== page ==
Author Archives: Mustang

About Mustang

US Marine (Retired), historian, writer.

When Saints Became Sinners

Massacre in the Meadow After the original frontiersmen came the pioneers, men, women, and children who set out for the western frontier in family groups.  In some cases, these family groups included “extended” relations.  Generally, the pioneers agreed to meet … Continue reading

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The Origins of Zorro

Most people in my generation grew up reading about or watching film serials and television programs about western heroes.  We saw these heroes in such programs as The Lone Ranger, Lash Larue, The Cisco Kid, The Durango Kid, Roy Rogers, … Continue reading

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At San Jacinto, 1836

The Mexican War of Independence was a long and bloody affair … as well as the genesis of much internal strife after 1821.  Texas was part of Mexico, but sparsely populated with fewer than 3,500 residents and only around 200 … Continue reading

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Mexican Texas

(Continued from last week) Filibuster Noun An irregular military adventurer, especially one who engages in an unauthorized military expedition into a foreign country to foment or support a revolution. The term filibuster derived from the old English word “freebooter,” by … Continue reading

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Spanish Texas —Part V

(Continued from last week) The Neutral Zone (also called the Neutral Ground) became a large area where neither Spain or the United States exercised any jurisdiction or control.  Within a short time, the zone became a sanctuary for the worst … Continue reading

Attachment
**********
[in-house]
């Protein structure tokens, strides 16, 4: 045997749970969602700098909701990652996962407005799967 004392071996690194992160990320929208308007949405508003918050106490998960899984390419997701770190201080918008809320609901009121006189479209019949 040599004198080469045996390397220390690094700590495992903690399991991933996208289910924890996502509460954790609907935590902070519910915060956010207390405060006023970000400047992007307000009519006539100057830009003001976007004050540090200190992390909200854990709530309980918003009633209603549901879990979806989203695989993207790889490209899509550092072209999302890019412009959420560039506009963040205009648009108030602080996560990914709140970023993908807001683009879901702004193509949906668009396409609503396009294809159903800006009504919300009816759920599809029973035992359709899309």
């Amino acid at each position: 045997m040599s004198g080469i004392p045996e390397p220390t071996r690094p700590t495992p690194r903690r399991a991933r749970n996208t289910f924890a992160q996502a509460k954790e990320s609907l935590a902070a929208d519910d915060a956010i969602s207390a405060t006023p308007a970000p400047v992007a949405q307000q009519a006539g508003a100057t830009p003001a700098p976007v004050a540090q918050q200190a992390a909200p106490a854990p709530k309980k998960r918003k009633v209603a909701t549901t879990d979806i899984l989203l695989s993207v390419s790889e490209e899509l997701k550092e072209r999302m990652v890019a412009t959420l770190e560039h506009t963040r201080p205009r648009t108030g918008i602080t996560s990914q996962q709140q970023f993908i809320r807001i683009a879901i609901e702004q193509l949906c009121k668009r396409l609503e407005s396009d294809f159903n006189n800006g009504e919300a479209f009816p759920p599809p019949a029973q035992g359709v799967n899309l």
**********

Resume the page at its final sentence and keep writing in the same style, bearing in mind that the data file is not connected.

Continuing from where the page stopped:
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Spanish Texas —Part IV

(Continued from Last Week) In 1806, the only towns in Texas were San Antonio (about 2,000 inhabitants), Goliad (1,400 people), and Nacogdoches (nearly 500 residents).  Despite the dangers that constantly threatened them, several American families with good reputations settled near … Continue reading

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Spanish Texas —Part III

(Continued from last week) In sixty years, the population of San Antonio de Béxar grew to around 1,700 people; only 400 of these were Spanish (loosely interpreted) with the rest being mestizos, Indians, and mulattos [1] (in Spanish, Culebras).  Mulattos … Continue reading

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Spanish Texas —Part II

In 1718, the Spaniards situated their new mission midway between the East Texas presidios and the “way-station” mission at San Antonio de Valero near the San Antonio River —150 miles northeast of Coahuila. This was Tonkawa territory [1].  At first, the … Continue reading

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Spanish America

History is only valuable when presented in its unblemished condition. If presented in any other way, which is to say, watered down to placate the sensitivities of one group or another, then important lessons of history go unheeded, resulting in repeated … Continue reading

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The First Americans

According to a study conducted by sixty investigators in over 15 countries [1], touted as the most comprehensive survey of genetic diversity of Native Americans, most populations descend from one migration period (although two additional migration periods were also significant). … Continue reading

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